Hyperemesis gravidarum is a medical condition where pregnant women experience severe nausea and excessive vomiting. This condition can lead to other health issues such as dehydration and weight loss.
In general, nausea and vomiting or morning sickness are natural things experienced by pregnant women. Normally, this condition will improve within 12 weeks.
However, some women experience more severe morning sickness than most other pregnant women. They tend to feel nauseous multiple times a day and are unable to swallow food or drink. Excessive nausea during pregnancy will affect your daily life. This particular condition is called hyperemesis gravidarum.
Symptoms of hyperemesis gravidarum begin in the first six weeks of pregnancy and may last for months. The symptoms period varies for each patient.
Women who have had hyperemesis gravidarum in their first pregnancy might have the potential to experience it again in the second pregnancy. The exact cause is still unknown, but doctors can help relieve the symptoms and prevent the condition from recurring.
Causes of Hyperemesis Gravidarum
In their early pregnancy phase, most pregnant women experience nausea and vomiting otherwise known as morning sickness. This is a normal condition and can happen throughout the day — not only in the morning.
Similar to morning sickness, hyperemesis gravidarum can occur due to hormonal changes during pregnancy. When pregnant, the embryo that develops in the uterus will produce a hormone called human chorionic gonadotropin (HCG). This hormone is believed to trigger morning sickness in pregnant women.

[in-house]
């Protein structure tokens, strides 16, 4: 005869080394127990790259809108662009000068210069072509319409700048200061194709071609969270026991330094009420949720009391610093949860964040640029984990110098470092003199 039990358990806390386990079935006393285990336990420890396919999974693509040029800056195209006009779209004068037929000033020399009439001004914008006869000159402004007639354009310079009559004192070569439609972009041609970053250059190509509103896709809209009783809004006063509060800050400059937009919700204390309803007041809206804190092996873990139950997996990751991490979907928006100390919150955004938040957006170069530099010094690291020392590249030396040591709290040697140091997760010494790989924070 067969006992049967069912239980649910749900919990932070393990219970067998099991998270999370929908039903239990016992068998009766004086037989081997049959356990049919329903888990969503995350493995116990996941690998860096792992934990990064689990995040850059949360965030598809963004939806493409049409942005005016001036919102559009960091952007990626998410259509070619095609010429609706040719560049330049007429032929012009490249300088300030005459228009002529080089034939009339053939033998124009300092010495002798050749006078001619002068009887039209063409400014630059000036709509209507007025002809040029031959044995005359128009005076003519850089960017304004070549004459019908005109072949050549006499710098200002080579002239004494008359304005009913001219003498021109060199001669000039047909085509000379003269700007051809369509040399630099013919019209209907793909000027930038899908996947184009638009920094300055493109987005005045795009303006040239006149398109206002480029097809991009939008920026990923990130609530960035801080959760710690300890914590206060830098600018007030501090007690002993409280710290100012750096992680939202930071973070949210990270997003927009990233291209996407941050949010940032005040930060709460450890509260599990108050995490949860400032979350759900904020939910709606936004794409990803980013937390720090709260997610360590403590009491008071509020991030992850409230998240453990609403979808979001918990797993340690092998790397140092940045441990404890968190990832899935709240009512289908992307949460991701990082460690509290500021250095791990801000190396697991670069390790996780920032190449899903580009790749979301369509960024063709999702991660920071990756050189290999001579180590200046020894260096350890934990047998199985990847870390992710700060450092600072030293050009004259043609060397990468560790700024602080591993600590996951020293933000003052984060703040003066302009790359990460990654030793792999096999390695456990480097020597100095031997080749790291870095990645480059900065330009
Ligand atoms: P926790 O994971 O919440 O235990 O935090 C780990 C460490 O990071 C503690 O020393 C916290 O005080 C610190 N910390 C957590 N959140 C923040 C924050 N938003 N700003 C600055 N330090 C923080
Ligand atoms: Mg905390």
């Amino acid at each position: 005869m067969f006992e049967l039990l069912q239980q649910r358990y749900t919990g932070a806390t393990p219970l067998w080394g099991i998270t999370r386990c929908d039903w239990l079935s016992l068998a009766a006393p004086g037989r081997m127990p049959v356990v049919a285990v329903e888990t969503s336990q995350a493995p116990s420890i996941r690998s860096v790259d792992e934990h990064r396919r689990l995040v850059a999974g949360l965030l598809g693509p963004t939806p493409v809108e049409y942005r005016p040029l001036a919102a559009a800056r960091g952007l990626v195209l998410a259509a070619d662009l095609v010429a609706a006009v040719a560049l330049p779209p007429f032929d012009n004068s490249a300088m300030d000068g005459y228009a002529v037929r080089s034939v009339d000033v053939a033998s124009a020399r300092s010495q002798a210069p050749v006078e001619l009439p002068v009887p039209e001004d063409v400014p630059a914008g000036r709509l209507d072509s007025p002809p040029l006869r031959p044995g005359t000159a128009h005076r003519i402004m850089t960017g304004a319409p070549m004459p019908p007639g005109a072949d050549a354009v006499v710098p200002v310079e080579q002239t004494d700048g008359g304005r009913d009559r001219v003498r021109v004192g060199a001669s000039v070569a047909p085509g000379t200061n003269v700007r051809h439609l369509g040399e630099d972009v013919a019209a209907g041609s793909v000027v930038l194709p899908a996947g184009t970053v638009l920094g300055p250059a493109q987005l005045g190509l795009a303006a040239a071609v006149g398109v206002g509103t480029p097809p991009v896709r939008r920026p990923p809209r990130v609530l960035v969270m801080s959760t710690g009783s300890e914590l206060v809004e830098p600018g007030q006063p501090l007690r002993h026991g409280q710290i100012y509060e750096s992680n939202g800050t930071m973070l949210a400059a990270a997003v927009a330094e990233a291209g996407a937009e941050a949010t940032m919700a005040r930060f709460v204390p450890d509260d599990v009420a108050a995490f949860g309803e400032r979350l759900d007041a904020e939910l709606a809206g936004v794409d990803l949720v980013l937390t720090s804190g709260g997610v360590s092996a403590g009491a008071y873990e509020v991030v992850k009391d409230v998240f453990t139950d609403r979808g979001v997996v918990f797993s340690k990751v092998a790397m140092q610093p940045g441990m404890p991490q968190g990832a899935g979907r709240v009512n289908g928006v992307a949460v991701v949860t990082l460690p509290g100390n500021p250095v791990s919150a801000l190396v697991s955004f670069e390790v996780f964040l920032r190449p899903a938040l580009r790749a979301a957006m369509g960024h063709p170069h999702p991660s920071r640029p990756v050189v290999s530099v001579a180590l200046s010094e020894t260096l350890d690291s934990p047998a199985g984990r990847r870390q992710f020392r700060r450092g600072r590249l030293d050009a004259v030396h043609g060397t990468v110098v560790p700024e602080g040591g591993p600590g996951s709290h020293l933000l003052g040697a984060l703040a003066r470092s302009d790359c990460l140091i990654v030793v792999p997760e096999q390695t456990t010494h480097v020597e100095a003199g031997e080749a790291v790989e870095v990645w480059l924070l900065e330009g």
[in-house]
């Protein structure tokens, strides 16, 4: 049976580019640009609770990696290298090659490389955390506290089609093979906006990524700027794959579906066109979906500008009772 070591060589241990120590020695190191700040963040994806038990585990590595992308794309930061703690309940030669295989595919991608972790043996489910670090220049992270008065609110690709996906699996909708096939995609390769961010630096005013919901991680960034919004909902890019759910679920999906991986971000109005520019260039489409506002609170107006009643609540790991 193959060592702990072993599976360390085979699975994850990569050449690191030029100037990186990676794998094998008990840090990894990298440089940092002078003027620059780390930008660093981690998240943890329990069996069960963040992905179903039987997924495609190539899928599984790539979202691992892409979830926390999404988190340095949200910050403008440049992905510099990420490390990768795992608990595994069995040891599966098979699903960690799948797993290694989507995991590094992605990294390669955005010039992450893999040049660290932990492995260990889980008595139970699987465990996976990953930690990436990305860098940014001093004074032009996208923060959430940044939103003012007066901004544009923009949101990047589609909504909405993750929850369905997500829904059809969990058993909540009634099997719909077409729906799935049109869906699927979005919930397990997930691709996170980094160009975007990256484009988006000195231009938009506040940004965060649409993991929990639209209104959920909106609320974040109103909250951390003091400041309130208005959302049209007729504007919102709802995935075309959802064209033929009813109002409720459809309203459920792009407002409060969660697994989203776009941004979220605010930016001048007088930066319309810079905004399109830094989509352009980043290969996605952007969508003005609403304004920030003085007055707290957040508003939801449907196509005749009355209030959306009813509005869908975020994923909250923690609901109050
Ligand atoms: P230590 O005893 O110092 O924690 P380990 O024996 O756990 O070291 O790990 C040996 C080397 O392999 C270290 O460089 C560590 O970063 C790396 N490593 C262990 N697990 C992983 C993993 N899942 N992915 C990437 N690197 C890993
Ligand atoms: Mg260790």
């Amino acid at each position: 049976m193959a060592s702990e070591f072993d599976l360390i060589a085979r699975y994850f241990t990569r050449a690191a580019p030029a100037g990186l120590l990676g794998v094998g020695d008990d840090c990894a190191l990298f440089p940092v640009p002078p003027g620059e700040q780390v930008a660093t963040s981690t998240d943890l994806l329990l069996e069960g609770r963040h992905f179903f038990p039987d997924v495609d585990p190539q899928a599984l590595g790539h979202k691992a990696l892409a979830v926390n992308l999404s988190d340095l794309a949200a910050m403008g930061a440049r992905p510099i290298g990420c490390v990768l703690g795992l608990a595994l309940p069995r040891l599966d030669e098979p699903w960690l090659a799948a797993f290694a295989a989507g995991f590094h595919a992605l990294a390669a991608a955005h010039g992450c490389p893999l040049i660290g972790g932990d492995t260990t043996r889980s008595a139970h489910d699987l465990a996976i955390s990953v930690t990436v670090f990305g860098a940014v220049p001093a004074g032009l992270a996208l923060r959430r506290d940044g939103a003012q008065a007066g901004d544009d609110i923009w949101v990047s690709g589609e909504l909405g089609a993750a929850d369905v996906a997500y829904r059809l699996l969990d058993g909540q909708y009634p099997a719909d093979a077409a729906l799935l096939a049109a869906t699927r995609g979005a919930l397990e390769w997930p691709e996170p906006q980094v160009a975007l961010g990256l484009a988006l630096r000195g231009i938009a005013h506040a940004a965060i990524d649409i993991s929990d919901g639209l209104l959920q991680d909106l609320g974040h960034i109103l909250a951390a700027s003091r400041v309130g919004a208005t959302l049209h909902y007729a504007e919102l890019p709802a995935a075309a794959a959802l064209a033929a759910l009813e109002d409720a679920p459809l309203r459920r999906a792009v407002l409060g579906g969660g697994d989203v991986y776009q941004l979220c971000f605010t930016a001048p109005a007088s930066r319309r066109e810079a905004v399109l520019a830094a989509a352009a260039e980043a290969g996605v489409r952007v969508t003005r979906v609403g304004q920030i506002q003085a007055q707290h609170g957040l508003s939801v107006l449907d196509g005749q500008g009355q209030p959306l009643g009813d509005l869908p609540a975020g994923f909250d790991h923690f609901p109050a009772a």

Symptoms of severe and constant morning sickness have the potential to become hyperemesis gravidarum. These hormonal changes occur because the body is trying to adjust to the fetus’ presence.
However, it is unknown why some women experience hyperemesis gravidarum, and other pregnant women only deal with regular morning sickness.
Several studies have found a potential genetic influence for this condition. If a parent of a pregnant woman has experienced hyperemesis gravidarum, then she also has the potential to experience the same thing.
In addition, hyperemesis gravidarum is more likely to be experienced by pregnant women who have had it in their first pregnancy.
When to See a Doctor for Hyperemesis Gravidarum?
The condition of hyperemesis gravidarum occurs to pregnant women. For this reason, a hyperemesis patient is recommended to consult with an obstetrics and gynaecology specialist.
Before making a diagnosis, the doctor will first conduct a medical interview, to find out the symptoms experienced and the medical history of the patient and her family.
Subsequently, the doctor will perform a series of general physical tests to look for symptoms of hyperemesis gravidarum, such as a blood pressure test or pulse measurement. A racing pulse and low blood pressure are the characteristics of a person affected by hyperemesis gravidarum.
Additionally, the doctor may also need to perform blood and urine tests to provide a more accurate diagnosis. Urine and blood samples from the patient will then be tested in the laboratory. The results of this test will show whether the pregnant woman is dehydrated, which is another symptom of hyperemesis gravidarum.
In some cases, dehydration may also be a symptom of other conditions. Therefore, to rule out other diseases with similar symptoms, the doctor will perform a series of additional tests. These tests vary and will only be performed if the doctor is unable to confirm whether the patient has hyperemesis gravidarum. Among the tests performed is an ultrasound to observe the condition of the uterus of a pregnant woman.
Symptoms of Hyperemesis Gravidarum